22. 22.
    Agorastos T, Lambropoulos AF, Constantinidis TC, Kotsis A, Bontis JN. p53 codon 72 polymorphism and risk of intra-epithelial and invasive cervical neoplasia in Greek women. Eur J Cancer Prev. 2000;9(2):113–8.PubMedCrossRefGoogle Scholar
  23. 23.
    Tenti P, Vesentini N, Rondo Spaudo M, Zappatore R, Migliora P, Carnevali L, et al. p53 codon 72 polymorphism does not affect the risk of cervical cancer in patients from northern Italy. Cancer epidemiol biomarkers prev. 2009;9(4):435–8.Google Scholar
  24. 24.
    Minaguchi T, Kanamori Y, Matsushima M, Yoshikawa H, Taketani Y, Nakamura Y. No evidence of correlation between polymorphism at codon 72 of p53 and risk of cervical cancer in Japanese patients with human papillomavirus 16/18 infection. Cancer Res. 1998;58(20):4585–6.PubMedGoogle Scholar
  25. 25.
    Kim JW, Roh JW, Park NH, Song YS, Kang SB, Lee HP. Polymorphism of TP53 codon 72 and the risk of cervical cancer among Korean women. Am J Obstet Gynecol. 2001;184(2):55–8. doi: 10.1067/mob.2001.108329.PubMedCrossRefGoogle Scholar
  26. 26.
    El khair MM, Ennaji MM, El kebbaj R, Mhand RA, Attaleb M, El Mzibri M. p53 codon 72 polymorphism and risk of cervical carcinoma in Moroccan women. Med Oncol. 2010; 27(3):861–6. doi: 10.1007/s12032-009-9297-6
  27. 27.
    Pegoraro R, Moodley J, Naiker S, Lanning P, Rom L. The p53 codon 72 polymorphism in black South African women and the risk of cervical cancer. BJOG. 2000;107(9):1164–5.PubMedCrossRefGoogle Scholar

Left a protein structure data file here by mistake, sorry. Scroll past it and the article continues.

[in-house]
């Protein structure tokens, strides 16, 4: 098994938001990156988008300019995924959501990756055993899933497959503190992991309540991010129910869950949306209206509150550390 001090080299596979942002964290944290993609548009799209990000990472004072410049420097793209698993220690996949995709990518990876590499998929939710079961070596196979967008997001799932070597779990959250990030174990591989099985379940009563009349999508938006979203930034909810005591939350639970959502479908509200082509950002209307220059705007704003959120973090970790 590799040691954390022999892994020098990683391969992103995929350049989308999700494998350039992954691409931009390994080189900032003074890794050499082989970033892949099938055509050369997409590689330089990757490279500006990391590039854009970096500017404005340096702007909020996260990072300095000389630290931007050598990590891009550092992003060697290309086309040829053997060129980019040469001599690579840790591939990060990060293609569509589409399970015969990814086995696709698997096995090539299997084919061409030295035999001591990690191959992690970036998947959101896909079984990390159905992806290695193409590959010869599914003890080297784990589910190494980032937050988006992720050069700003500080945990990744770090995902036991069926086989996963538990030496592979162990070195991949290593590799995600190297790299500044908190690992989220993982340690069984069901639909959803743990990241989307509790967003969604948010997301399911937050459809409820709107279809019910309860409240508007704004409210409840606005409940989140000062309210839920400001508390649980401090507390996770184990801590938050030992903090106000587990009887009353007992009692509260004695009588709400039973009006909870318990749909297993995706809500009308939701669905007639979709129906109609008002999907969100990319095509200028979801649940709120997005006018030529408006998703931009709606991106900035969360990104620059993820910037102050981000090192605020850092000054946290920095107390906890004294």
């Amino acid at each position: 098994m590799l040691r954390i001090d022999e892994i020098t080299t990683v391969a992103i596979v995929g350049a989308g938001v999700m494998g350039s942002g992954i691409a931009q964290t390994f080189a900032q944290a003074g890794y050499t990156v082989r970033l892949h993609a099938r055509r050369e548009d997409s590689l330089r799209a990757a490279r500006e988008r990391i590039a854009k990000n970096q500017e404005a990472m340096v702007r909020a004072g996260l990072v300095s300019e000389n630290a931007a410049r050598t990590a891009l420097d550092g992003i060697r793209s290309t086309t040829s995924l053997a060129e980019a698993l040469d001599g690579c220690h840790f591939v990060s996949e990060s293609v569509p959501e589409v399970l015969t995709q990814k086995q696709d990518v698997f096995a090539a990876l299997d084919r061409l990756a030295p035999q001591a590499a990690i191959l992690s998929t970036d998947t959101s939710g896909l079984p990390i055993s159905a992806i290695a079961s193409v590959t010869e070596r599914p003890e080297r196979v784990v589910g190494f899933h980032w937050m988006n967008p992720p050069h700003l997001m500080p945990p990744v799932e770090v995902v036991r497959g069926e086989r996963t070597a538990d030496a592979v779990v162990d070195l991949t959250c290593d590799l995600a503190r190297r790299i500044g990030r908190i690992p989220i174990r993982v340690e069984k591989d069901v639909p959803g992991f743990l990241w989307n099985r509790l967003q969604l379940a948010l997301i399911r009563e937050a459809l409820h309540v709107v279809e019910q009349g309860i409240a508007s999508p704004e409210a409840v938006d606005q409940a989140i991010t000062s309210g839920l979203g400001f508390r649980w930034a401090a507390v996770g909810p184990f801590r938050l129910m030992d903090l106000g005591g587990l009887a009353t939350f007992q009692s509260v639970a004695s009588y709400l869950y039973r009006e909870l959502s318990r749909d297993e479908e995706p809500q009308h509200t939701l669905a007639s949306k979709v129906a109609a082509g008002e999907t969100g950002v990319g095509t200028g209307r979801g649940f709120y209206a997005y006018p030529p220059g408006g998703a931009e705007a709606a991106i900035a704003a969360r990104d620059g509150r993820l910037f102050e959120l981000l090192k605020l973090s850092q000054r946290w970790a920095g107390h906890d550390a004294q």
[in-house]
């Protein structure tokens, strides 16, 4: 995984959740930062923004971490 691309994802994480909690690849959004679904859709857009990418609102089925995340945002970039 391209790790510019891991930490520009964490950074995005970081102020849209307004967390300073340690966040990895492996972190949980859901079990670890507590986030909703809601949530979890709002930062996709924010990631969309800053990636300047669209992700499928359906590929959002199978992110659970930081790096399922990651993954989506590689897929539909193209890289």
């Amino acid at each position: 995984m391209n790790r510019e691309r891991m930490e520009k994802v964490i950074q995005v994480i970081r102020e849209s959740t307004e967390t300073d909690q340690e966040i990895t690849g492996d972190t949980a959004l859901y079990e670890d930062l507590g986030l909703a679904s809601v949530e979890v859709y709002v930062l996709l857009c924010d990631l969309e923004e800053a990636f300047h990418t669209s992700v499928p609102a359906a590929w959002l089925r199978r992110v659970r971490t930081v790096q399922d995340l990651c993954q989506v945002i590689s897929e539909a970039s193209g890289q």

28. 28.
    Dokianakis DN, Spandidos DA. P53 codon 72 polymorphism as a risk factor in the development of HPV-associated cervical cancer. MCBRC. 2000;3(2):111–4. doi: 10.1006/mcbr.2000.0196.PubMedGoogle Scholar
  29. 29.
    Saranath D, Khan Z, Tandle AT, Dedhia P, Sharma B, Contractor R, et al. HPV16/18 prevalence in cervical lesions/cancers and p53 genotypes in cervical cancer patients from India. Gynecol Oncol. 2002;86(2):157–62.PubMedCrossRefGoogle Scholar
  30. 30.
    Eltahir HA, Adam AA, Yahia ZA, Ali NF, Mursi DM, Higazi AM, et al. p53 Codon 72 arginine/proline polymorphism and cancer in Sudan. Mol Biol Rep. 2012;39(12):10833–6. doi: 10.1007/s11033-012-1978-0.PubMedCrossRefGoogle Scholar
  31. 31.
    Eltahir HA, Elhassan AM, Ibrahim ME. Contribution of retinoblastoma LOH and the p53 Arg/Pro polymorphism to cervical cancer. Mol Med Rep. 2012;6(3):473–6. doi: 10.3892/mmr.2012.942.PubMedCentralPubMedGoogle Scholar
  32. 32.
    Malisic E, Jankovic R, Brotto K, Radulovic S. TP53 codon 72 polymorphism and risk of cervical carcinoma in Serbian women. Arch Gynecol Obstet. 2013;288(3):621–5. doi: 10.1007/s00404-013-2783-2.PubMedCrossRefGoogle Scholar
  33. 33.
    BrennaI SMF dSI, Zeferino LC, Pereira J, Martinez EZ, Syrjänen KJ Prevalence of codon 72 P53 polymorphism in Brazilian women with cervix cancer. Genet Mol Biol. 2004; 27(4). doi:  10.1590/S1415-47572004000400005
  34. 34.
    Pegoraro RJ, Rom L, Lanning PA, Moodley M, Naiker S, Moodley J. P53 codon 72 polymorphism and human papillomavirus type in relation to cervical cancer in South African women. Int J Gynecol Cancer. 2002;12(4):383–8.PubMedCrossRefGoogle Scholar

Copyright information

© Springer Science+Business Media New York 2014

Authors and Affiliations

  • Samira Zoa Assoumou
    • 1
    • 2
  • Anicet Luc M. Boumba
    • 1
    • 2
  • Angelique Ndjoyi-Mbiguino
    • 3
  • Abdelkrim Khattabi
    • 2
  • Moulay Mustapha Ennaji
    • 1
  1. 1.Laboratoire de Virologie, Microbiologie et Qualité/Ecotoxicologie and Biodiversité, Faculté des Sciences et Techniques de MohammediaUniversité Hassan II Mohammedia CasablancaMohammediaMaroc
  2. 2.Laboratoire d’Agroalimentaire et Santé, Département de Biologie Appliquée, Faculté des Sciences et Techniques de SettatUniversité Hassan 1er SettatSettatMaroc
  3. 3.Laboratoire de Référence IST/Sida, Laboratoire de Référence Rougeole, Rubéole et Fièvre jaune, Département de Bactériologie et Virologie, Faculté de Médecine et des Sciences de la SantéUniversité des Sciences de la SantéLibrevilleGabon

Personalised recommendations